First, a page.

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Pretty scary word, but if the shoe fits, wear it. If we start from some basic premises, such as government is a necessary evil, and humans are often greedy, we can turn to one of the biggest problems facing seniors in America today: painful and unnecessary surgery.

“Torture” is defined as “To put to torture; to pain extremely; to harass; to vex.” Lets take the example of an Alzheimer’s patient who falls and breaks his hip. The doctor knows that the patient will check out soon, for Alzheimer’s is fatal and incurable. So, what to do? Give the patient a new hip? Or simply pin the old one together and make the patient as comfortable as possible. The doctor makes more money if he gives the patient a new hip. But the senior suffers a great deal more pain if he gets a new hip. Same with other operations. Say, for example, the Alzheimer’s patient has a heart problem that could be fixed with a pacemaker. Does the hospital let the patient simply die, or does the hospital give the patient a pacemaker, thereby prolonging a meaningless vegetable-like existence at the cost of considerable patient pain? Remember here that the medical profession is an honorable profession whose purpose is to save lives.

But how does the hospital get consent to operate? Certainly not from the patient as he is incapable of giving consent and were he not incapable, would likely not consent to incurring needless pain just so he could continue a miserable, brain-dead existence. This is an example of the necessity of having a Durable Power of Attorney for Health Care Decisions.

Grandparent’s visitation

Right now, under Nevada law, a grandparent has some visitation rights if the grandchild’s parents are divorced, or if one of them is dead. If a parent under these circumstances unreasonably restricts visitation by the grandparent, the courts can intervene.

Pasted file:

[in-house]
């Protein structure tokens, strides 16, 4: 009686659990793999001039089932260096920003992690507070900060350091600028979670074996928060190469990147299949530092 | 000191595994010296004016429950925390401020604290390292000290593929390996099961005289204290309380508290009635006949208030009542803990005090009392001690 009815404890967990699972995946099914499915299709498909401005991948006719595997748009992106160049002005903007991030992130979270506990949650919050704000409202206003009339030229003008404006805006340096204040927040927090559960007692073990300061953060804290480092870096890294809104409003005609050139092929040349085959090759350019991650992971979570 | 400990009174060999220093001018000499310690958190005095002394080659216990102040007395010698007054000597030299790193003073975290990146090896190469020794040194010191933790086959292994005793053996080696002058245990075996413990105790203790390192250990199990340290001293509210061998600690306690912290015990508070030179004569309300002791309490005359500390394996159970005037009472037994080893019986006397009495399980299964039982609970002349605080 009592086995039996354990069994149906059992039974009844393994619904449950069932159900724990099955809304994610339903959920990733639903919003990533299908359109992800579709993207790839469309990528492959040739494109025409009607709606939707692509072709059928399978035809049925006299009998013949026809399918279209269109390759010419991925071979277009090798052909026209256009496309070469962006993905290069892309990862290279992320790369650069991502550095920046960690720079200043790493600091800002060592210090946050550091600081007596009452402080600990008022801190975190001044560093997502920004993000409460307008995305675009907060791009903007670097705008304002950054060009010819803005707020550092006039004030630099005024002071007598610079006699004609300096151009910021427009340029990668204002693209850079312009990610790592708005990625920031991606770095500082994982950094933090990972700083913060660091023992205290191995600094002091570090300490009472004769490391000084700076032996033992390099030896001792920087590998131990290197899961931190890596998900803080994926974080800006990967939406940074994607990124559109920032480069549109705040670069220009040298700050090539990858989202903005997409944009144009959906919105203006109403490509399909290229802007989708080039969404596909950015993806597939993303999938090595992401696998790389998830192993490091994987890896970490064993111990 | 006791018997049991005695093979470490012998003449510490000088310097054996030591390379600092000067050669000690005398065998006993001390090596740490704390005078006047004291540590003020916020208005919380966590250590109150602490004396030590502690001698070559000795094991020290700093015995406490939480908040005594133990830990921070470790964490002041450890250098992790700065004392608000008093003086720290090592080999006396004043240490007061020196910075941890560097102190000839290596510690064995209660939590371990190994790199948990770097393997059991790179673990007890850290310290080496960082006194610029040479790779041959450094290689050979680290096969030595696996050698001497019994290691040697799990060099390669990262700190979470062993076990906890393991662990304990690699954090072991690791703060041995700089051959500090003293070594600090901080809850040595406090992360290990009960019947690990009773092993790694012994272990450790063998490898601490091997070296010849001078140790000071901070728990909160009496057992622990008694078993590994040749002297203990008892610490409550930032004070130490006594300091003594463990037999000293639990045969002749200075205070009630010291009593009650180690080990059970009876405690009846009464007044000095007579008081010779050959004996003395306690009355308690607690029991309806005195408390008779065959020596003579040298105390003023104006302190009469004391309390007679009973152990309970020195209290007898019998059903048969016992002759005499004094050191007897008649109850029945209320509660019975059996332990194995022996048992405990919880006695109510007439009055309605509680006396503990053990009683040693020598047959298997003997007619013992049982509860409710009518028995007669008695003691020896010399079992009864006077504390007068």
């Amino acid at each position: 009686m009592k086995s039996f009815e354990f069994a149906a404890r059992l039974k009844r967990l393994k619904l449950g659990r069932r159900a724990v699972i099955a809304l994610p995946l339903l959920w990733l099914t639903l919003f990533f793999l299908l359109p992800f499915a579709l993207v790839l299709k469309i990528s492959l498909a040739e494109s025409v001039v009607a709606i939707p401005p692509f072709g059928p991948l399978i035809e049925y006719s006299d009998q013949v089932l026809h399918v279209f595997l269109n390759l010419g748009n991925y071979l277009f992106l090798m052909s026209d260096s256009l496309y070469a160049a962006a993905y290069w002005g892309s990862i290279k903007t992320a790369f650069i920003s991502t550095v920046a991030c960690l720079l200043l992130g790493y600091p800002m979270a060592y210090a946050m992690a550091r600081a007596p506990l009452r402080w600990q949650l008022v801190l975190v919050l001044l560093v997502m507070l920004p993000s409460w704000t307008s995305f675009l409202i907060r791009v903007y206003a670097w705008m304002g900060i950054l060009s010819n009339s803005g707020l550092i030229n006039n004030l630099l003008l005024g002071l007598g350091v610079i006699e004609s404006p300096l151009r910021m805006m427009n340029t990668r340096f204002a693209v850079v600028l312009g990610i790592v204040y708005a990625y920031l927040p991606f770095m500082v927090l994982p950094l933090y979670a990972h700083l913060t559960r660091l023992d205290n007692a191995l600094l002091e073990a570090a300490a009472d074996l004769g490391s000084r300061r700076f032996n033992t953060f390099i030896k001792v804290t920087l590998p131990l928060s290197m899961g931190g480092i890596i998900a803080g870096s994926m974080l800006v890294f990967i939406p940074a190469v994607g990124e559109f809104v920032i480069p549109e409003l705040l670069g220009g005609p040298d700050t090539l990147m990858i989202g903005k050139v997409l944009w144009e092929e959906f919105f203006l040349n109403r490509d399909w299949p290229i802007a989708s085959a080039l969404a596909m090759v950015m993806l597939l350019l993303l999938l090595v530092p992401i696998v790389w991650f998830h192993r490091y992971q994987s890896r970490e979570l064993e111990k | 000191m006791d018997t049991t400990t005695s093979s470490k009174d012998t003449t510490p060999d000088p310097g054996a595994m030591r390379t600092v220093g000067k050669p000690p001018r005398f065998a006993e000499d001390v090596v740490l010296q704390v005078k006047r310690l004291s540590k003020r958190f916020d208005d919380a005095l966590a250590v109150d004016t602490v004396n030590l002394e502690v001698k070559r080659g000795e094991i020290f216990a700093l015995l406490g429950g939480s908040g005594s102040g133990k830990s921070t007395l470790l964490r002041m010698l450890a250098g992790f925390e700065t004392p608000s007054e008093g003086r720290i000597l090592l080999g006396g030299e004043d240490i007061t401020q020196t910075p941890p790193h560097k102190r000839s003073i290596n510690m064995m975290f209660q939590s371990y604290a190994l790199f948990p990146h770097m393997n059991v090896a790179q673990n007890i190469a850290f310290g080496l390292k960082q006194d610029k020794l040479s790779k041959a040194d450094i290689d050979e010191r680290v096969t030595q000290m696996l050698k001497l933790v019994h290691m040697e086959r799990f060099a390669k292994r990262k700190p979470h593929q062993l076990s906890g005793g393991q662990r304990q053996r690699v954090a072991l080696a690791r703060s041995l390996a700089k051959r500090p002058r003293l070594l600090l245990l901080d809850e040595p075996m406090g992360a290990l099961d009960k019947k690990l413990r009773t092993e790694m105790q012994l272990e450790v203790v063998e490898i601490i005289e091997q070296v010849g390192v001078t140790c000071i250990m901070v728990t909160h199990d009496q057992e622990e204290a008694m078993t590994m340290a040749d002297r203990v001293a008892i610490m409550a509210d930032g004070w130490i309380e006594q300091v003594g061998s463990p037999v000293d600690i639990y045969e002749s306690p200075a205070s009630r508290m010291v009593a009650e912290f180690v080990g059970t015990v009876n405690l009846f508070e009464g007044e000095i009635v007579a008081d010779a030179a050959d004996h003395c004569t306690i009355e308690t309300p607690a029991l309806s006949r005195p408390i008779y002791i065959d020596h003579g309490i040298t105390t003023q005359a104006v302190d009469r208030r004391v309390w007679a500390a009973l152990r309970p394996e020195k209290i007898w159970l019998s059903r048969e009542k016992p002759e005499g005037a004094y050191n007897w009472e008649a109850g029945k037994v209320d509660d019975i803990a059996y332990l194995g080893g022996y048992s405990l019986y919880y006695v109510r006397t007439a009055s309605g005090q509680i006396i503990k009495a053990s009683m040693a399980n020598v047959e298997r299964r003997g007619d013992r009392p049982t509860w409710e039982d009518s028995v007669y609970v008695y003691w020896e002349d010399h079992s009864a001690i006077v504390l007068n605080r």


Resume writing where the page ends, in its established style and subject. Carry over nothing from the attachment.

Some say that “safety,” not “freedom” is America’s new watchword. Perhaps. That a ever-growing percentage of Americans are living far past their prime, whatever the reason, is a fact of modern life. Too many of us today have the “pleasure” of looking forward to a period of extended physical or mental incompetence before we die.

There are three common ways to deal with this situation: guardianship, durable power of attorney and living trust. Sometimes all three are in play. All three, particularly living trusts and durable powers, are fraught with danger to the unwary.

Either a durable economic or health care power of attorney (or both), or a living trust can be helpful here, IF, and it’s a big “If” the events triggering the beginning and end of disability are well defined. Too often the living trust or economic power of attorney will not adequately define the point at which the senior becomes incompetent. The heirs may want to jump the gun to make sure the senior doesn’t make gifts to, say, the proverbial beautiful blonde Swedish nurse. From his standpoint, the senior might just want a relationship with a younger woman. After all, he’s not dead yet. At what point does he lose control of his assets? Many a trustee under a living trust has gone to his ATM only to find that his alternate trustee has taken over his estate. The courts here can be of some assistance if the document authorizing the attorney-in-fact or alternate trustee to assume control adequately defines the matter. More often than not, little or no attention was given to this important factor when the power/living trust was drafted. Some powers/living trusts simply say that the alternate trustee can take over if any licensed physician certifies that you are incompetent. If so, any quack doctor can throw you under the bus, even if you are competent and even if you want to continue in control of your assets. Well drafted documents usually provide the name of the doctor(s) (often the family physician and perhaps a trusted specialist). Alternatively, the document can void the interim trustee’s powers if you object, pending a ruling by a court of competent jurisdiction. In short, be careful what you sign.

More and more today, due to these and similar problems, seniors opt to simply do nothing. No living trust. No power of attorney. This is not at all a bad alternative. In these circumstances, the senior retains control of his assets until a court of competent jurisdiction, after notice and a hearing, determines that he or she is physically or mentally incompetent. This is more expensive on the front end, but gives the senior significant rights. And it’s probably cheaper in the long run as a competency fight can be very expensive. Nevada law permits private professional guardians, being corporations which don’t make a dime unless you are deemed incompetent. They are often more than willing to provide your heirs with the name of a doctor who they know will find almost anyone incompetent.

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